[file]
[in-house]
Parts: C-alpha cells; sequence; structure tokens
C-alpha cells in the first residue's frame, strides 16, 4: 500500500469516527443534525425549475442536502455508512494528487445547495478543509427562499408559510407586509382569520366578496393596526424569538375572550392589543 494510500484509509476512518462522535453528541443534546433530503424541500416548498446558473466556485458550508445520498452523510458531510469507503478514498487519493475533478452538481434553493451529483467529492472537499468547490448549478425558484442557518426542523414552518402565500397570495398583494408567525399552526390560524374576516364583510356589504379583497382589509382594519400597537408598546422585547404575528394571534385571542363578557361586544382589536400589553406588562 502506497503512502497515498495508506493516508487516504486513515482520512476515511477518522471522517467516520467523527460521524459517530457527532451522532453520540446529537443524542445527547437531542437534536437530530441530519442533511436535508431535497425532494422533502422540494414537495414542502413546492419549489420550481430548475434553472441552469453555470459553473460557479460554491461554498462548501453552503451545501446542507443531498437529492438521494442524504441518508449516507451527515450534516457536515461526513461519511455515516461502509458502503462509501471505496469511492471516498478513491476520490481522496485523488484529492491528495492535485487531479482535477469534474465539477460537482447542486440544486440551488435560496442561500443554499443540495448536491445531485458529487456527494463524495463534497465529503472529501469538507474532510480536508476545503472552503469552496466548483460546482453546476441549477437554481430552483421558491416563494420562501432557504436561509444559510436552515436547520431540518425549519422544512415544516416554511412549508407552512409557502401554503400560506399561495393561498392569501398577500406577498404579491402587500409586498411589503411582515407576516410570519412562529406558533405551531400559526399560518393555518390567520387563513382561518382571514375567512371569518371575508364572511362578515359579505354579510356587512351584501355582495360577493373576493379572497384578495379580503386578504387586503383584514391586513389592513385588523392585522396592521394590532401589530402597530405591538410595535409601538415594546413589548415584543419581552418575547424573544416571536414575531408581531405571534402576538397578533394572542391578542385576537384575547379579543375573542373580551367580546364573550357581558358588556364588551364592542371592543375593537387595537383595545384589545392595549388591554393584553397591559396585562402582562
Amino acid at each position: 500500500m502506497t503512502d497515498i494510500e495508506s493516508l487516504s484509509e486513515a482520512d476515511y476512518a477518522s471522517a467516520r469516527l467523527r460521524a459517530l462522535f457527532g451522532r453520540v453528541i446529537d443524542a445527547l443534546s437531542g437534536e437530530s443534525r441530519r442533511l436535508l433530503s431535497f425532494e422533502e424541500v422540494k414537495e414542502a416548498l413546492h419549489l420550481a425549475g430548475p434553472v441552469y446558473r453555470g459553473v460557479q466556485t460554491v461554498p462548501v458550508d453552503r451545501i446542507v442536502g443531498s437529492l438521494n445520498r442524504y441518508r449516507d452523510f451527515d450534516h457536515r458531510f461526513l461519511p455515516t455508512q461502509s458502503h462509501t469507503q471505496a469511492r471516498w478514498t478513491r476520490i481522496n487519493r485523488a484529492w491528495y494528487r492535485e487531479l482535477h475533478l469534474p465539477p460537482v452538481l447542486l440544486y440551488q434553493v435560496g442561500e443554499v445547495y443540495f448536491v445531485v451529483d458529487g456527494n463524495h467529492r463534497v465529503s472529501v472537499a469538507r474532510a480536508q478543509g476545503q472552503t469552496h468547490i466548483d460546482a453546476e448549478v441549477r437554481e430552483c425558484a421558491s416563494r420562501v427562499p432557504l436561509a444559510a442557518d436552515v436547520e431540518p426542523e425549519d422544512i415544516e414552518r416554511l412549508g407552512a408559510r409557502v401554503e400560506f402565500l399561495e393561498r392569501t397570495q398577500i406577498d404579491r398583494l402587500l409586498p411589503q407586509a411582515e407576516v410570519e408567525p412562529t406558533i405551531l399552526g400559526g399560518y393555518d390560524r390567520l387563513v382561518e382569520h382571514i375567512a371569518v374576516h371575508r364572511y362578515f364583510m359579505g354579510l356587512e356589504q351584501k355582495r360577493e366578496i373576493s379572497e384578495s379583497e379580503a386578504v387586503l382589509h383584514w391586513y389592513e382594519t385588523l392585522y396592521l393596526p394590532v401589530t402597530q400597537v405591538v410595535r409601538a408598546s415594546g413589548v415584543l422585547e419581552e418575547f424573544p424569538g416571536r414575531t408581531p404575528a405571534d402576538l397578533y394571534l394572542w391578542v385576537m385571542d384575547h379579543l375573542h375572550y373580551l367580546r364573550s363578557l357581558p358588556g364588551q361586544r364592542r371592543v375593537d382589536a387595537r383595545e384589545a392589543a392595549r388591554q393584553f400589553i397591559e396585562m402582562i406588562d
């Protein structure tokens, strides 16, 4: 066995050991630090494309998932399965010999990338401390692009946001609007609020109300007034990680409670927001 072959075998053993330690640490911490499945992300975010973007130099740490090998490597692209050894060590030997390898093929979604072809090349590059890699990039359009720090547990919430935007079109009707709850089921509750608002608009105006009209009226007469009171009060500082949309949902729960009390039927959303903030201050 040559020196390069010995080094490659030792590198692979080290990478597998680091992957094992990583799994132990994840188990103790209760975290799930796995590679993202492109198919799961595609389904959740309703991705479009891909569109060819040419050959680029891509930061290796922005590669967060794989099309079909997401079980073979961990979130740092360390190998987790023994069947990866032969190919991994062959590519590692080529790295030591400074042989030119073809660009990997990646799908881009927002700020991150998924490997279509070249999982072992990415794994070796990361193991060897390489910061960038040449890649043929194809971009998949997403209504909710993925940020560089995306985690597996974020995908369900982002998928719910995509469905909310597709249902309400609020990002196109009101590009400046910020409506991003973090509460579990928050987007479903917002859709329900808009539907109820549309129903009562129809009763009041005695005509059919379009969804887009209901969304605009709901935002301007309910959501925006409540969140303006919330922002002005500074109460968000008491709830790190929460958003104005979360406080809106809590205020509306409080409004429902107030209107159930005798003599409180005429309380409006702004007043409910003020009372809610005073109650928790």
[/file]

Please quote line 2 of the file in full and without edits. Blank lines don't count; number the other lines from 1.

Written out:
Parts: C-alpha cells; sequence; structure tokens